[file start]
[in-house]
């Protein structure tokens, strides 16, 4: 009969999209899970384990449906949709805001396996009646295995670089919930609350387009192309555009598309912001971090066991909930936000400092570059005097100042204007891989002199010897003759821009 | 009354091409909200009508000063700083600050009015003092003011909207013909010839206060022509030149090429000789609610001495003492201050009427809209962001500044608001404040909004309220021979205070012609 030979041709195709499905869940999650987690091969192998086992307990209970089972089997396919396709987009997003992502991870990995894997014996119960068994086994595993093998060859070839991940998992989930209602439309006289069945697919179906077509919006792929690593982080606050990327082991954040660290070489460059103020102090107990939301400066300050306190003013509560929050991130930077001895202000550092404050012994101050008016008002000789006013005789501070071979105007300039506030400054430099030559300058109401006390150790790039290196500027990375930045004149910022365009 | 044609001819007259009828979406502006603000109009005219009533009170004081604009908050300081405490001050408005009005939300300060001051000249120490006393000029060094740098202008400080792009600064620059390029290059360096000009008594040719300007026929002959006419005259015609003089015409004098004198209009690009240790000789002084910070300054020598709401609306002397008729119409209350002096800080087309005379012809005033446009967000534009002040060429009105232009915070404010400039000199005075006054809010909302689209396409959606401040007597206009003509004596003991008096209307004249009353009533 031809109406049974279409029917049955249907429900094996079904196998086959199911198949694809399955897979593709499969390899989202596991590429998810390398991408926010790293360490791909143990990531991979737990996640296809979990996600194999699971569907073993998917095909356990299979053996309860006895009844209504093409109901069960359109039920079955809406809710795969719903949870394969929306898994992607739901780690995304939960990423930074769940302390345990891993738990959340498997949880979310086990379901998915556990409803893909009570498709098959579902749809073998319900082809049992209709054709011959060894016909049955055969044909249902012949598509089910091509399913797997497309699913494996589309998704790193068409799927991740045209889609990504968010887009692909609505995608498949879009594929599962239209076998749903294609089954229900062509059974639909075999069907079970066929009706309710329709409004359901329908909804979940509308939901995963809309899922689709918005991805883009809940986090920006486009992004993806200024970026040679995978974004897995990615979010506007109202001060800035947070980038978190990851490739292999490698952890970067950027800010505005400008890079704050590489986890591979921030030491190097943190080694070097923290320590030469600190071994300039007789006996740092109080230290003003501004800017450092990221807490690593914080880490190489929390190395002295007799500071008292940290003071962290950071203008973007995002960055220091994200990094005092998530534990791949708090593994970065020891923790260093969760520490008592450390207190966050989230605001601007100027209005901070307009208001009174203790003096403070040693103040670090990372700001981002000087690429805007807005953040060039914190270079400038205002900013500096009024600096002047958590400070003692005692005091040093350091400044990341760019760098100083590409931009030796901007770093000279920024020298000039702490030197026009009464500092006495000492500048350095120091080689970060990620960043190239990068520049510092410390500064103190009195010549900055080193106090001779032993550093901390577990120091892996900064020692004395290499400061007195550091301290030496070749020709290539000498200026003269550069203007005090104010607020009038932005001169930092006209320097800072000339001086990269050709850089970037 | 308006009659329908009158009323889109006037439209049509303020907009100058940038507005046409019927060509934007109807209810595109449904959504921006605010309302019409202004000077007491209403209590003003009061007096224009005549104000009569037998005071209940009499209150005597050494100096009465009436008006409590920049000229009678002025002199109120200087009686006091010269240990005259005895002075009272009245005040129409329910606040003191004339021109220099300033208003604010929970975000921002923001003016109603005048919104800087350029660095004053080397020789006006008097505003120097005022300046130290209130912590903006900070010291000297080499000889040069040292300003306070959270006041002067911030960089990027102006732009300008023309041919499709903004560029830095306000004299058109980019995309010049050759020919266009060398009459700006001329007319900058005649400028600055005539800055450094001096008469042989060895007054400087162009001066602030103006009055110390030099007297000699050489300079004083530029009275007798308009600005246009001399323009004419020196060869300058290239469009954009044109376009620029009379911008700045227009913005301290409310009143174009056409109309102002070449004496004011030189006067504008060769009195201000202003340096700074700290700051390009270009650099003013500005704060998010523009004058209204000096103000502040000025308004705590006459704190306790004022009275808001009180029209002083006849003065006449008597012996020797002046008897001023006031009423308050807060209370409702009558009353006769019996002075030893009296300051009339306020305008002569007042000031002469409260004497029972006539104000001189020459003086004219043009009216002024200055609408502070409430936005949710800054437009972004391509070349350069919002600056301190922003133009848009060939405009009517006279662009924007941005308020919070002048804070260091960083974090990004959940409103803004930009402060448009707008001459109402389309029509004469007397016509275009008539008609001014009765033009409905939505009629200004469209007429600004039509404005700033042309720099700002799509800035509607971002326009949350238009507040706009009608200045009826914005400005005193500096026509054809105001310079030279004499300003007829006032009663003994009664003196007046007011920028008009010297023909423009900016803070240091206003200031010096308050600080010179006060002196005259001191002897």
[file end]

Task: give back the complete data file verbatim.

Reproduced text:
[in-house]
């Protein structure tokens, strides 16, 4: 009969999209899970384990449906949709805001396996009646295995670089919930609350387009192309555009598309912001971090066991909930936000400092570059005097100042204007891989002199010897003759821009 | 009354091409909200009508000063700083600050009015003092003011909207013909010839206060022509030149090429000789609610001495003492201050009427809209962001500044608001404040909004309220021979205070012609 030979041709195709499905869940999650987690091969192998086992307990209970089972089997396919396709987009997003992502991870990995894997014996119960068994086994595993093998060859070839991940998992989930209602439309006289069945697919179906077509919006792929690593982080606050990327082991954040660290070489460059103020102090107990939301400066300050306190003013509560929050991130930077001895202000550092404050012994101050008016008002000789006013005789501070071979105007300039506030400054430099030559300058109401006390150790790039290196500027990375930045004149910022365009 | 044609001819007259009828979406502006603000109009005219009533009170004081604009908050300081405490001050408005009005939300300060001051000249120490006393000029060094740098202008400080792009600064620059390029290059360096000009008594040719300007026929002959006419005259015609003089015409004098004198209009690009240790000789002084910070300054020598709401609306002397008729119409209350002096800080087309005379012809005033446009967000534009002040060429009105232009915070404010400039000199005075006054809010909302689209396409959606401040007597206009003509004596003991008096209307004249009353009533 031809109406049974279409029917049955249907429900094996079904196998086959199911198949694809399955897979593709499969390899989202596991590429998810390398991408926010790293360490791909143990990531991979737990996640296809979990996600194999699971569907073993998917095909356990299979053996309860006895009844209504093409109901069960359109039920079955809406809710795969719903949870394969929306898994992607739901780690995304939960990423930074769940302390345990891993738990959340498997949880979310086990379901998915556990409803893909009570498709098959579902749809073998319900082809049992209709054709011959060894016909049955055969044909249902012949598509089910091509399913797997497309699913494996589309998704790193068409799927991740045209889609990504968010887009692909609505995608498949879009594929599962239209076998749903294609089954229900062509059974639909075999069907079970066929009706309710329709409004359901329908909804979940509308939901995963809309899922689709918005991805883009809940986090920006486009992004993806200024970026040679995978974004897995990615979010506007109202001060800035947070980038978190990851490739292999490698952890970067950027800010505005400008890079704050590489986890591979921030030491190097943190080694070097923290320590030469600190071994300039007789006996740092109080230290003003501004800017450092990221807490690593914080880490190489929390190395002295007799500071008292940290003071962290950071203008973007995002960055220091994200990094005092998530534990791949708090593994970065020891923790260093969760520490008592450390207190966050989230605001601007100027209005901070307009208001009174203790003096403070040693103040670090990372700001981002000087690429805007807005953040060039914190270079400038205002900013500096009024600096002047958590400070003692005692005091040093350091400044990341760019760098100083590409931009030796901007770093000279920024020298000039702490030197026009009464500092006495000492500048350095120091080689970060990620960043190239990068520049510092410390500064103190009195010549900055080193106090001779032993550093901390577990120091892996900064020692004395290499400061007195550091301290030496070749020709290539000498200026003269550069203007005090104010607020009038932005001169930092006209320097800072000339001086990269050709850089970037 | 308006009659329908009158009323889109006037439209049509303020907009100058940038507005046409019927060509934007109807209810595109449904959504921006605010309302019409202004000077007491209403209590003003009061007096224009005549104000009569037998005071209940009499209150005597050494100096009465009436008006409590920049000229009678002025002199109120200087009686006091010269240990005259005895002075009272009245005040129409329910606040003191004339021109220099300033208003604010929970975000921002923001003016109603005048919104800087350029660095004053080397020789006006008097505003120097005022300046130290209130912590903006900070010291000297080499000889040069040292300003306070959270006041002067911030960089990027102006732009300008023309041919499709903004560029830095306000004299058109980019995309010049050759020919266009060398009459700006001329007319900058005649400028600055005539800055450094001096008469042989060895007054400087162009001066602030103006009055110390030099007297000699050489300079004083530029009275007798308009600005246009001399323009004419020196060869300058290239469009954009044109376009620029009379911008700045227009913005301290409310009143174009056409109309102002070449004496004011030189006067504008060769009195201000202003340096700074700290700051390009270009650099003013500005704060998010523009004058209204000096103000502040000025308004705590006459704190306790004022009275808001009180029209002083006849003065006449008597012996020797002046008897001023006031009423308050807060209370409702009558009353006769019996002075030893009296300051009339306020305008002569007042000031002469409260004497029972006539104000001189020459003086004219043009009216002024200055609408502070409430936005949710800054437009972004391509070349350069919002600056301190922003133009848009060939405009009517006279662009924007941005308020919070002048804070260091960083974090990004959940409103803004930009402060448009707008001459109402389309029509004469007397016509275009008539008609001014009765033009409905939505009629200004469209007429600004039509404005700033042309720099700002799509800035509607971002326009949350238009507040706009009608200045009826914005400005005193500096026509054809105001310079030279004499300003007829006032009663003994009664003196007046007011920028008009010297023909423009900016803070240091206003200031010096308050600080010179006060002196005259001191002897």